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Sorry to hear that he has a personality disorder. There are psychiatric treatments and medications that may help him, depending on what cluster of symptoms that he has. He may qualify for disability benefits if he is unable to work. You could look into hiring a care manager to help him navigate the welfare system to apply for food stamps, Medicaid, and to apply for SSI or SSDI thtough Social Security if you or others friends or relatives cannot help him. A social worker would do. For legal help locate a legal aid group for low income persons in his area. Contact NAMI, National Association for Mental Illness for information and support groups. He may be living a messed up life but he has an illness which impares his ability to function. Think of it like his mom's illness....he can't help it either, but there ard things that can be done to handle it better.
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Wow typos....
Both not bother
Criteria not criteris

Angel
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Is the personality disorder named "sociopathic personality disorder"? Or is it perhaps "borderline personality disorder"?. Bother have diagnoistic criteris in the current DSM. They do qualify for SS Disability if the patient follows the right channels to get the support.

The biggest problem with a personality disorder (unlike a mental illness) is that they are nearly resistant to treatment. The patient must first acknowledge the personality disorder, agree that it is a problem,and spend YEARS and YEARS in therapy and on combinations of medications to overcome it. This is why most don't change or recover. This is also why those around the patient are dreadfully hurt and even destroyed (mentally, emotionally, financially). No matter how much you do to help him, if he doesn't go through this treatment plan he will never ever change. Like an addict, you may be best served cutting or minimizing contact with him. Buying him things and trying to "make" him be a normal member of society won't do anything for him, all it will do is make you more and more upset.

You need to change the way you react to him, change the way you deal with him. and change the way you feel about his actions. You can love him, care for him, speak to him, but don't enable him. Please read up on the different types of personality disorders and ways you can cope with a person with a personality disorder in your life.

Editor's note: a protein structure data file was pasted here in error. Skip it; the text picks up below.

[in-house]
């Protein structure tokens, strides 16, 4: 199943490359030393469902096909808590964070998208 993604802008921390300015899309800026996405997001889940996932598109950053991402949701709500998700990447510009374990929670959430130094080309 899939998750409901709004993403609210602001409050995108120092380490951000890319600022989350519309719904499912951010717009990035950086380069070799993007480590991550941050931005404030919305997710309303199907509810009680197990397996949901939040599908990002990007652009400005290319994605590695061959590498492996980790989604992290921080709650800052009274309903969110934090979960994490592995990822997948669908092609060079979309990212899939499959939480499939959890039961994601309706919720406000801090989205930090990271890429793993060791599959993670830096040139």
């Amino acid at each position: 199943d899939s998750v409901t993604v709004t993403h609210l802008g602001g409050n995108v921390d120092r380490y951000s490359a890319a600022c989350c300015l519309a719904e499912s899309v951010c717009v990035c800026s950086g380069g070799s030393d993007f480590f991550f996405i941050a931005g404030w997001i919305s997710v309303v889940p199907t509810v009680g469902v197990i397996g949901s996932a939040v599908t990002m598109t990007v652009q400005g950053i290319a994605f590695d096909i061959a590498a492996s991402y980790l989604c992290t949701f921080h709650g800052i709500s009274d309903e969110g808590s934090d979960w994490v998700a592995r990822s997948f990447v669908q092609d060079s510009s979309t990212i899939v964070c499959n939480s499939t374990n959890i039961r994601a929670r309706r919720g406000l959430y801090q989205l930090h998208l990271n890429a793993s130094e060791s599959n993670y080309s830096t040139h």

Angel
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I tried to "dis-associate" us from him years ago, but faced my wife's stern admonition that you don't "turn your back on your children". Yes, I've been "enabling" him for years; When we still had a house, he built a shack in our back yard to live in. We bought the lot he now lives on. I send him $300/month to "live on". Yes, I'm stuck in that rut, but I'm running out of options.
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How is your personal appearance going to help his licence and registration issue?

I take it your son is no youngster. You have been generous with him, but it does not sem that he is capabable of handling his own affairs. Have you spoken to a lawyer about establishing a conservator/guardian for him, funded by a special needs trust?

I think there is line somewhere between "helping" and "enabling", but there is also a line betwen competent and incompetent than needs to be determined first.

If he meets the criteria for not being to handle his own affairs, i would get a lawyer involved, but not just for this issue.
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I sympathize with your dilemma, JohnDe. I have a few family members with similar issues.

I'm sure you feel some sense of obligation as his parent to help him get his life straightened out, but I think the best thing you can do for yourself and his mother is to step back and let him handle his own problems. People like this will use you for everything you've got and eventually take you down with them.

I don't know of any advocacy groups that help people with personality disorders. I'm not sure what a lawyer could do for him either. I'm afraid that if you seem willing to make his problems your problems, you will be dragged into more problems than you ever dreamed of. He's a grown man. He needs to solve his problems on his own and let you attend to your needs and your wife's.
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Did the professionals tell you directly what his disorder is? I mean besides personality. Does it have a more diagnostic code? Did your son tell you this about himself?

I think I would obtain an attorney to ensure that my name was in no way associated with the vehicle, to ensure that I would not be liable for any accident/damages/taxes, etc., associated with the vehicle.

Some people just don't do what they need to do in life and I've never heard it described as a personality disorder before. Your son has been very fortunate. Maybe, he likes the way things are.